My pal, and I gather there are other wives that hold the same opinion, went further to explain:
“The minute you show your husband that you can pay for some things, even that milk and bread for breakfast, he will never ever buy it. You will buy that stuff for the rest of your life.”
And what’s so wrong with that if he’s footing the larger bills and you can afford it?
“Hmm.., atakuzoea tu vibaya na wewe hutawaiona pesa yake inaenda wapi.”
So he has to pay for everything?
“Yes! He’ll pay my MBA fees and fuel the car he bought for me before fueling his. Even money for the salon he has to give me. And because he has never known how much it is to retouch my hair or put on a weave, I have always asked for 5,000shs from the time we started dating. Nowadays, I don’t even have to say ‘I need five thousand.’ All I say is, naenda salon kesho and he knows what he has to do. He’ll never go to the salon and find out what it really costs.”
“Ok, what happens if he doesn’t give you the money or he delays to do so?”
“I go through his wallet in the evening or very early in the morning and take whatever I find.”
Isn’t that stealing?
“It’s not if he’s your husband.”
But prostitutes do that too. They actually take the whole wallet when the dude is asleep or high.
“She’s justified if she feels the guy hasn’t paid enough!”
“So you’re justified too?”
On a personal level, aside from the occasional drinks and dinner, whose tab I wouldn’t mind picking or splitting down the middle, I’ve never had a man pay my rent or any other bills I incur. And most of all, I’ve never EVER had a man pay for my hair. I’d rather cut it all off if I cannot meet my salon expenses. Those who know me can testify to this.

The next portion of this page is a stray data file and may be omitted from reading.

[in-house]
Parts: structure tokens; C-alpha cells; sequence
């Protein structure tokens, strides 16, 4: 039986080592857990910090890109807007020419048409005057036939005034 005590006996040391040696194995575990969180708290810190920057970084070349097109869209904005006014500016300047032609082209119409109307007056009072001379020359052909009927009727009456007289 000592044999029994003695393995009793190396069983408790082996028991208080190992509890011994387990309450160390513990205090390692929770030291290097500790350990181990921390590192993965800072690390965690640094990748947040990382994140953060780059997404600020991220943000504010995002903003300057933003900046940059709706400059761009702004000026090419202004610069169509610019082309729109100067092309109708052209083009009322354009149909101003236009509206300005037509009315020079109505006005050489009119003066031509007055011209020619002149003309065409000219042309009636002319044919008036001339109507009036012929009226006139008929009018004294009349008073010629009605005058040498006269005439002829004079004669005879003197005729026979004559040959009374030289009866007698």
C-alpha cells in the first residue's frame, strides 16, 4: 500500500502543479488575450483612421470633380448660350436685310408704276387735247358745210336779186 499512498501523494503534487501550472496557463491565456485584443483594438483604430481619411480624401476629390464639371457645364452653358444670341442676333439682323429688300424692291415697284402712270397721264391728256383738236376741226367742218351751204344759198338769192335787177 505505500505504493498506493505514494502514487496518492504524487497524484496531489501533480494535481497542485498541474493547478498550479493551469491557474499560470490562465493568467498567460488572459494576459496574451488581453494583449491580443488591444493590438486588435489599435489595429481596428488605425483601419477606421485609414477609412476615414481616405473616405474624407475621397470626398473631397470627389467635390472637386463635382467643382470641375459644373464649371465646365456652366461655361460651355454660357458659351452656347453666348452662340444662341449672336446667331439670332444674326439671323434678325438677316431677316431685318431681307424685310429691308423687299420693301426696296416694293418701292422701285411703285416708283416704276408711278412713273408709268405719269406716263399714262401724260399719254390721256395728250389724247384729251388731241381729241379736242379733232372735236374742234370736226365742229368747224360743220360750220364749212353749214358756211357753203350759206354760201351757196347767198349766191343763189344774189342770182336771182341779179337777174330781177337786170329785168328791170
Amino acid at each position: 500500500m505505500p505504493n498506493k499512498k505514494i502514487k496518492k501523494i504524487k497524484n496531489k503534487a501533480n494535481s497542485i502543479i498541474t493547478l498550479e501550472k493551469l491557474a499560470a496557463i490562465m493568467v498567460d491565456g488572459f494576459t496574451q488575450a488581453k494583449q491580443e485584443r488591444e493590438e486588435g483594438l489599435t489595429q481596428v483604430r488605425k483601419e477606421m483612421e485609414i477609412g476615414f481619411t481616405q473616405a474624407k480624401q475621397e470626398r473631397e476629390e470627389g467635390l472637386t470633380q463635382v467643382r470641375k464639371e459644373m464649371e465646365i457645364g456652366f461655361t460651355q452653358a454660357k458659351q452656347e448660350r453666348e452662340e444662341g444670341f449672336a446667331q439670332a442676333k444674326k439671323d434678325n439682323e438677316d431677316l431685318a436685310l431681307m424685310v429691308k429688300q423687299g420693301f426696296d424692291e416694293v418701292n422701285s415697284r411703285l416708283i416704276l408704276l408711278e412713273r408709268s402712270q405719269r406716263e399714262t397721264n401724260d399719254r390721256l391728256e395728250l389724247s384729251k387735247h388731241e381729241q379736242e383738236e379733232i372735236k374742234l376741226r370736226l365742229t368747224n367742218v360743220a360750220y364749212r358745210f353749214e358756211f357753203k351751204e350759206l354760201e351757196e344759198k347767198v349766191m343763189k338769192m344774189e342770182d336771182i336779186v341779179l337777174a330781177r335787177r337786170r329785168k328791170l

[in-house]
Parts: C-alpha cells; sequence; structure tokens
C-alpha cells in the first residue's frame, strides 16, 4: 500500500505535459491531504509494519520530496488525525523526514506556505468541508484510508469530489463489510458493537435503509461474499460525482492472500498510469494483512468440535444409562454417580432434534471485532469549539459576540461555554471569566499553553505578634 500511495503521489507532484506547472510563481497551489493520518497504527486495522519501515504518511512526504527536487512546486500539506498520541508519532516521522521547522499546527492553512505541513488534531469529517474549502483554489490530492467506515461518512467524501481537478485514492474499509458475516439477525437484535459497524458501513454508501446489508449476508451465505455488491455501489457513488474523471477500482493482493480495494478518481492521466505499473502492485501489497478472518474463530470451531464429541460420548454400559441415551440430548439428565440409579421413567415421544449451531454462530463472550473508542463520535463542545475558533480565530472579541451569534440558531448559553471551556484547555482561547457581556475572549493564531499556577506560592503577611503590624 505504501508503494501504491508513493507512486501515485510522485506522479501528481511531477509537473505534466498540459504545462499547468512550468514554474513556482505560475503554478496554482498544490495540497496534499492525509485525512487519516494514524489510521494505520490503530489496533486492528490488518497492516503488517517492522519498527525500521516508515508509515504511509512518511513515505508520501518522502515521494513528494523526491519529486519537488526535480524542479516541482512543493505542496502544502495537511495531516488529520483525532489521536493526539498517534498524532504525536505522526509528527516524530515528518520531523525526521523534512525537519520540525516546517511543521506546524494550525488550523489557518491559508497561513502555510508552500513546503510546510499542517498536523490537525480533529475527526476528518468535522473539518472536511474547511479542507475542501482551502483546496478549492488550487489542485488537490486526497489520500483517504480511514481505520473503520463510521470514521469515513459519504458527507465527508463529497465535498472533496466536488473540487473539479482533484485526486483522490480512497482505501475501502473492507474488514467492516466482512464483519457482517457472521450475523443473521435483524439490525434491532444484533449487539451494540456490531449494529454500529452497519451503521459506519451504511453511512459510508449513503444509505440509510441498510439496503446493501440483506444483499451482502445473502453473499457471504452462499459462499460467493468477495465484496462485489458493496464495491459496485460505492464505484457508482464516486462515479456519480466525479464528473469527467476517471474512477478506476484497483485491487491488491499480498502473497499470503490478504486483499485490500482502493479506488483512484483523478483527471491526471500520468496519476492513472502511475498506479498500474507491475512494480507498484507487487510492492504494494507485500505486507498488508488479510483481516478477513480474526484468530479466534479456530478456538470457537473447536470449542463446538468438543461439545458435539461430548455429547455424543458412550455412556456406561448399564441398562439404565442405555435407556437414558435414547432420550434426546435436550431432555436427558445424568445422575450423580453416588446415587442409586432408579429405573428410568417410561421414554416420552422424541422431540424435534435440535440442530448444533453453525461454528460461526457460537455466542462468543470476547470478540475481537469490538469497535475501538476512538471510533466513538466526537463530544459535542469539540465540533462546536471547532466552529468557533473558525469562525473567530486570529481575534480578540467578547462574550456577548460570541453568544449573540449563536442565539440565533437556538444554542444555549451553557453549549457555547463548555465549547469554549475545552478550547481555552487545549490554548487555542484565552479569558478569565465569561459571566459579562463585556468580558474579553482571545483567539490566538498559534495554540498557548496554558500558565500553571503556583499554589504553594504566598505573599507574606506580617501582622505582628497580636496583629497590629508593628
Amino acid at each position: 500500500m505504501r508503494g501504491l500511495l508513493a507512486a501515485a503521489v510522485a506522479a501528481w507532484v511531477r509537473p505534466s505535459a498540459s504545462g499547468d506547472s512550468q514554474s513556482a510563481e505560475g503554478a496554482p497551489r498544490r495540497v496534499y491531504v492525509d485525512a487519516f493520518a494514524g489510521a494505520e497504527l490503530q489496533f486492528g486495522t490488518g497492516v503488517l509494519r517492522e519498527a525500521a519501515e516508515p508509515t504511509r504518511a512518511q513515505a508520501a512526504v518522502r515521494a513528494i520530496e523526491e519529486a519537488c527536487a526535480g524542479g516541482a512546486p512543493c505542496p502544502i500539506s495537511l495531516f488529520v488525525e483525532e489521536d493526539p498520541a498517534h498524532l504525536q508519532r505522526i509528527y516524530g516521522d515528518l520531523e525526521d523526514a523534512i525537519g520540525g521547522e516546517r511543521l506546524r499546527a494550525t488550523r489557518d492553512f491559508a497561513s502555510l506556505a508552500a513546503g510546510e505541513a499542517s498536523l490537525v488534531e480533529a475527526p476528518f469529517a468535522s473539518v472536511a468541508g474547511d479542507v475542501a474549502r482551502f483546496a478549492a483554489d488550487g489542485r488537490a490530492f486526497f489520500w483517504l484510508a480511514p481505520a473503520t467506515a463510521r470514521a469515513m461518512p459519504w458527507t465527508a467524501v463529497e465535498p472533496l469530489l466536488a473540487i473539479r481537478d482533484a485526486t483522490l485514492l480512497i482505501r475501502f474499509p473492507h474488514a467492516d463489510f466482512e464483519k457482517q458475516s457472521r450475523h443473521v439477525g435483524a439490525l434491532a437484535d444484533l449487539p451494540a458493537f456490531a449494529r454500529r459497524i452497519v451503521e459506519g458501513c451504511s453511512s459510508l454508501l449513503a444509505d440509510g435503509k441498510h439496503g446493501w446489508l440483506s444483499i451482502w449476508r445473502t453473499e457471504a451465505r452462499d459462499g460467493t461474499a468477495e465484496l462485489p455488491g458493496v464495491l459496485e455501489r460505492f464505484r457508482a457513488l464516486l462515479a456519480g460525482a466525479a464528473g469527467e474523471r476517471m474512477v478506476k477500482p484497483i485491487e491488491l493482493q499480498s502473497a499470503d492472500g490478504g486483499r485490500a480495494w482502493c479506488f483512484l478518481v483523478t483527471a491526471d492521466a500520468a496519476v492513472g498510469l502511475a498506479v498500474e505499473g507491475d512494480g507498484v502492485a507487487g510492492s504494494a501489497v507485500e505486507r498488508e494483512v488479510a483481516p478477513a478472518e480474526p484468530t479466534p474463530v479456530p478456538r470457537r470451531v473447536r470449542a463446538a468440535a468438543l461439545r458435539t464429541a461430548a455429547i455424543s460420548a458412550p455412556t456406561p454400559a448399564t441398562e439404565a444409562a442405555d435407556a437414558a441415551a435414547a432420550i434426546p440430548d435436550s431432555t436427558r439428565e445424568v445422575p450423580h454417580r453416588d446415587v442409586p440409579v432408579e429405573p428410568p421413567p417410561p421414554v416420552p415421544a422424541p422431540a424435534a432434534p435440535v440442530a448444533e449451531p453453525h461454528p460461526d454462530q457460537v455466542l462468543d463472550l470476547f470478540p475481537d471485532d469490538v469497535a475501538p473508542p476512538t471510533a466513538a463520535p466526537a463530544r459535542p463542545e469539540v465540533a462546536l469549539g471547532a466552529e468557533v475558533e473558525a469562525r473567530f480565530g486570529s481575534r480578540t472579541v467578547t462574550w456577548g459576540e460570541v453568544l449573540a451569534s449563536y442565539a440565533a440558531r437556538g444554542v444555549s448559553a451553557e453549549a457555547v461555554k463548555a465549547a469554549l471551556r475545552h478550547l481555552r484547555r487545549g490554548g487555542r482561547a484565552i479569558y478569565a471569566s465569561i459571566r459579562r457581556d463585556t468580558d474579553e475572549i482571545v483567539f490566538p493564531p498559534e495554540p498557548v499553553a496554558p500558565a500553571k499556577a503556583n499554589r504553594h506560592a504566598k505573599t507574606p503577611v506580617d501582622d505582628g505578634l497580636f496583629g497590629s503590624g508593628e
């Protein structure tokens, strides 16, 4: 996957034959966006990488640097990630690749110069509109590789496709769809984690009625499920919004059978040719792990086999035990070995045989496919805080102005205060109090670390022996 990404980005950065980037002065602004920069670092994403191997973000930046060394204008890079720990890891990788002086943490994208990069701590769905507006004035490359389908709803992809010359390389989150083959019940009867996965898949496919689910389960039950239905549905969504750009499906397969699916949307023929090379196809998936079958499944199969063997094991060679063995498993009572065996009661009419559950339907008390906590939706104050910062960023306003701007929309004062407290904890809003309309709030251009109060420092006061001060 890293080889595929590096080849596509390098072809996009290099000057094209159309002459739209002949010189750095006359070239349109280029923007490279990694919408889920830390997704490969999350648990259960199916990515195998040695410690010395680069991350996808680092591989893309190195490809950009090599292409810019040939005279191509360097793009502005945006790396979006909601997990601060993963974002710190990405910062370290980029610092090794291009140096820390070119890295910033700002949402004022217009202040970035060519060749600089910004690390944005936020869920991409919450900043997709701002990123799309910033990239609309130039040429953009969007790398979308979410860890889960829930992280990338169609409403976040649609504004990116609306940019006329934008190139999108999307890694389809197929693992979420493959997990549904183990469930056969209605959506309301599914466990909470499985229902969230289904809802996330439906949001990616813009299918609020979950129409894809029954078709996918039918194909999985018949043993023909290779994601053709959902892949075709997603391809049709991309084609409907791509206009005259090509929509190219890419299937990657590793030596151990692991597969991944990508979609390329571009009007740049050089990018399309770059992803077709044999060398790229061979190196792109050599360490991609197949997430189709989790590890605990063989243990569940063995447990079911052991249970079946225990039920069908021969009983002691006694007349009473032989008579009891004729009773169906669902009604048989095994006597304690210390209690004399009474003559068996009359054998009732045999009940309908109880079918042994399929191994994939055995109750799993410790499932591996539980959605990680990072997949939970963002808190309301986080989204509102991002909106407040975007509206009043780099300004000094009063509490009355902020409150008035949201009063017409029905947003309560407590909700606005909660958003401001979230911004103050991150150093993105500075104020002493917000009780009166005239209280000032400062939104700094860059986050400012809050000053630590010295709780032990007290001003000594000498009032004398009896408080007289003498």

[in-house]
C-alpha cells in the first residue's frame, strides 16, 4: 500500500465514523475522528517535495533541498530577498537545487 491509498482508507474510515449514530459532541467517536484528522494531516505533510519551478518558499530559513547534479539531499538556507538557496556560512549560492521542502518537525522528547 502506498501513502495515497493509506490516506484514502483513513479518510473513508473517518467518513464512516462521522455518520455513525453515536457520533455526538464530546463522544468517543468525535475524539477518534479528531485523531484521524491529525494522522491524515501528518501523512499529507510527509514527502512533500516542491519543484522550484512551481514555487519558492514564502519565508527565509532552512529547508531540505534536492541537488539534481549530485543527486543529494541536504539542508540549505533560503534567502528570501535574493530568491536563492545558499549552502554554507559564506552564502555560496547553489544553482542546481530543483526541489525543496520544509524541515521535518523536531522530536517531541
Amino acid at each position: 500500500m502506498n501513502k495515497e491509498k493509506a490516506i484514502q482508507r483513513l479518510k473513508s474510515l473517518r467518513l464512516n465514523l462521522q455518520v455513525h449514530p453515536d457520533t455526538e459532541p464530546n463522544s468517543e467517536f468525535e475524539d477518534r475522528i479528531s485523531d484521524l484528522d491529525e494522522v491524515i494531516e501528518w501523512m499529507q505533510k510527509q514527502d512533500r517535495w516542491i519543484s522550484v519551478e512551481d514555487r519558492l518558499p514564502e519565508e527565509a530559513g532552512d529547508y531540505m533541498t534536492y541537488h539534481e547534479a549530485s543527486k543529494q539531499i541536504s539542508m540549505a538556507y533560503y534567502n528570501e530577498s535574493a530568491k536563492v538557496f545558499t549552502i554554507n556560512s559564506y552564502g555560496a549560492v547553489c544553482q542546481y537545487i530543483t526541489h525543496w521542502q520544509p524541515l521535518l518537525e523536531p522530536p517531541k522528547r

As a financially capable (rich) wife, why would you make it look like you’re poor and you’d rather beg or device some thieving ways to ensure your husband provides so you don’t have to? And to what extent can this man provide? How do you expect him to churn out an infinite supply of mulla when he had to beg all his relatives and friends for money to finance your wedding to begin with? Is it that married folks cannot talk openly about their finances? Why the gambling and outwitting? Ladies, why the double standards? What then is this thing called ‘trust’ that married folks talk about?
Personally, I’d rather not go through the trouble of getting married if I’ll end up manipulating my husband. With a brain, two hands and two feet, I think I can do well on my own and not die. Sincerely, why bother? Because I want to wear a flowing white dress? Because I think one of my fingers would look way cooler locked in a piece of circular gold? Because I feel I could do with another surname? Or because it’s fashionable to carry a bun in the oven for nine months? I don’t need these things. There’s got to be a better life, a higher degree and I’m not settling for less.